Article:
Ban on Night traffic on NH 766:

The ban on night traffic is not new. Ten years back in August 2009, the district administration of Chamarajanagar district, Karnataka had banned night traffic on the 19-km forest leg of NH 766 after the project officer of Bandipur Tiger Reserve had prepared a report on the number of animals being hit by vehicles at night.

The report had highlighted that night traffic would affect behaviour biology such as breeding and parental care of animals, disrupt their life cycle and make them stray to human habitats.

Hence, the district administration had banned traffic from 9 pm to 6 am. During the night, vehicles were stopped on both sides of the stretch and allowed to resume the journey in the morning.

Later, the Karnataka High Court had upheld and reinstated the ban by an interim order. The court had observed that the interest of protecting wildlife is important, and no less important is the need to protect the interest of the public, who are commuters and traders. Following an order of the Karnataka High Court, the stretch has remained closed for night traffic for the past 10 years to avoid wild animal casualties.

The High Court had also pointed out to an alternative road that is 35 km longer than travelling through NH 766, had directed the Karnataka government to upgrade this road, which runs from Mananthavady in Kerala to Mysuru via Gonikuppal in Kodagu district.

Why night ban along NH 766 is necessary?

A report in Indian Express states that the implementation of night ban along the Bandipur National forest and Wayanad Sanctuary has saved lives of hundreds of wild animals. According to Bandipur Tiger Reserve project director Thippaiah Balachandra, animal fatalities have come down significantly after night ban was imposed along NH 766, which passes through the national park.

“Before the ban, the stretch was reporting 100-odd animal deaths in accidents, but now it has come down to five to ten. If the highway is opened, fatalities would increase manifold. Over the last decade, animal populations, as well as traffic, have gone up,” Indian Express quoted Thimmaih.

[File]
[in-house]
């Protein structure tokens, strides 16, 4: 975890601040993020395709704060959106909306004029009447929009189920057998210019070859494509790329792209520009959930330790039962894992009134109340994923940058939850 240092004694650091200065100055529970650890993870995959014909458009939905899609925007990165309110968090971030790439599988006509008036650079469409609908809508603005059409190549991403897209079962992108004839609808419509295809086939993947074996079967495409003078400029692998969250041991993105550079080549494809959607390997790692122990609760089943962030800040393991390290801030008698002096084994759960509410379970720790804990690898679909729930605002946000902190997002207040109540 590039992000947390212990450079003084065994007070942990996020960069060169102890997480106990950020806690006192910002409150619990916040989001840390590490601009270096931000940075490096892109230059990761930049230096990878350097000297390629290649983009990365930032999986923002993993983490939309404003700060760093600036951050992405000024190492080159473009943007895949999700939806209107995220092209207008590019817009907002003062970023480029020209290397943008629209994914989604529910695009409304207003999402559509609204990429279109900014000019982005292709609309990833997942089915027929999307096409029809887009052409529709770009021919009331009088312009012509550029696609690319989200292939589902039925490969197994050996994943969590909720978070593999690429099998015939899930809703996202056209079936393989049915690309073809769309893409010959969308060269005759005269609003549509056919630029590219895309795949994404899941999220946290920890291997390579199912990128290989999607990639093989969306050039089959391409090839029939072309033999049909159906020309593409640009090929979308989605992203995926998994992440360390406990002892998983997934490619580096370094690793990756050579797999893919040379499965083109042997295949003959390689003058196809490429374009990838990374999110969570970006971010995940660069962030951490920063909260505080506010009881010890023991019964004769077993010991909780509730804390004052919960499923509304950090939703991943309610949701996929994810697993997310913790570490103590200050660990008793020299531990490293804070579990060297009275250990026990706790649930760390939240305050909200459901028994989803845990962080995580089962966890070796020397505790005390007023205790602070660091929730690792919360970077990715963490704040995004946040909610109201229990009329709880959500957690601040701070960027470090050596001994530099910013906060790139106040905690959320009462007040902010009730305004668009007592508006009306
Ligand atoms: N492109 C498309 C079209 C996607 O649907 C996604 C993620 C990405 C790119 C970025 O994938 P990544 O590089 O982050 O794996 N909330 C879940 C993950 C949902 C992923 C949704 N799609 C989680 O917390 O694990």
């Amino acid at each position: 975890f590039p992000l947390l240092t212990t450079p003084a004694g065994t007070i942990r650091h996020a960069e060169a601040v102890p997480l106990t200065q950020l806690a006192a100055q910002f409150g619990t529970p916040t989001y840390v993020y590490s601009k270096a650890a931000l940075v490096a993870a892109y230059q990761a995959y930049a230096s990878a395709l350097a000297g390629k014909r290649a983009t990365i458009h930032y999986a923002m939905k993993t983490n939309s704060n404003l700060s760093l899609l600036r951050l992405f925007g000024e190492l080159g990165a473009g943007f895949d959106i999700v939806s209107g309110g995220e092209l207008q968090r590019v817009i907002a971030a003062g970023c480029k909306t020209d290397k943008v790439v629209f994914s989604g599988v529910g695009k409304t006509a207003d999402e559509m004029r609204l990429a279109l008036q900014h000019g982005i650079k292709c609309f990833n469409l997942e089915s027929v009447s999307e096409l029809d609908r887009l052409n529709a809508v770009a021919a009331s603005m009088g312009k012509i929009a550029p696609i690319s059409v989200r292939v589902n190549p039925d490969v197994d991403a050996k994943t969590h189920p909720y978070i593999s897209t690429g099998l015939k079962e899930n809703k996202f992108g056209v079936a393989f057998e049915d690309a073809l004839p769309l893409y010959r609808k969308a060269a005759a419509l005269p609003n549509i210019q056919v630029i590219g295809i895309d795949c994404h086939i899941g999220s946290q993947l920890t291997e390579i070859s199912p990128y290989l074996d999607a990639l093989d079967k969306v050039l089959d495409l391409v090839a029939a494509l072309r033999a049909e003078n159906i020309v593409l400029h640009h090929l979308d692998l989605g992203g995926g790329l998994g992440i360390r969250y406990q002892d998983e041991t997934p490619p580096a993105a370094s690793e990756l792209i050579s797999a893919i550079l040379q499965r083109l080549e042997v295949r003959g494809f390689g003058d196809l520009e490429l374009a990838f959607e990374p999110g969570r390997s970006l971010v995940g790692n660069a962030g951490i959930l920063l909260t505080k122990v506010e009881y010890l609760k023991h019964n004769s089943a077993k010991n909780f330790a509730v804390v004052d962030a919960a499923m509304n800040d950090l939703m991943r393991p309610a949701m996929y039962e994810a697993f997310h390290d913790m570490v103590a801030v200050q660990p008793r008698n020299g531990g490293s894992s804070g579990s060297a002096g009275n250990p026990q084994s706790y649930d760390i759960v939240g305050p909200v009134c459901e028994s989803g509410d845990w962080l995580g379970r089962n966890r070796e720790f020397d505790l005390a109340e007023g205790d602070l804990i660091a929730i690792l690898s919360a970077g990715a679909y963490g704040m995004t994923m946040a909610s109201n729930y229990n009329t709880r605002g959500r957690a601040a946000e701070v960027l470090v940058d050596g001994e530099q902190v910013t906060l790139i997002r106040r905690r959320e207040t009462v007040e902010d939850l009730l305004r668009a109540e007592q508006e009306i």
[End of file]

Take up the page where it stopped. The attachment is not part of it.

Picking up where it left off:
The Bandipur Tiger Reserve is part of interconnected forests that include Mudumalai Wildlife Sanctuary (Tamil Nadu), Wayanad Wildlife Sanctuary (Kerala) and Nagarhole National Park (Karnataka), which spreads over 990.51 sq km. The zone is both a Tiger reserve and an elephant corridor as large variety of wildlife including the elephant moves from one stretch to another, cutting the states.

Once a hunting reserve for the Maharaja of Mysore, Bandipur is one of the oldest tiger reserves in the country. It has been declared a Tiger reserve in1973 and a national park in 1984. Bandipur has 140 tigers, 1,600 elephants and 25,000 spotted deer, forest department sources said.

The Alternate route:

Upholding the night traffic ban, the Supreme Court asked the NHAI to upgrade the alternative road and sought the Centre’s opinion on closing down NH 766 permanently. There exist two alternative routes to reach Wayanad apart from NH 766. The first route to connect Mysuru and Mananthavady (Wayanad), passes through the Nagarhole National Park, which also has been closed for night traffic from 6 pm to 6 am since 2008, on the recommendation of an empowered committee appointed by the Supreme Court.

Map of the area with routes (Source: Times of India)

The second route is the one which High Court suggested in 2010, which is also between Mananthavady and Mysuru, but it runs through Kutta, Gonikuppal and Hunsur in Karanataka.

Currently, the distance between Bathery and Mysuru is 115 km. The proposed alternative route would increase the distance to 217 km.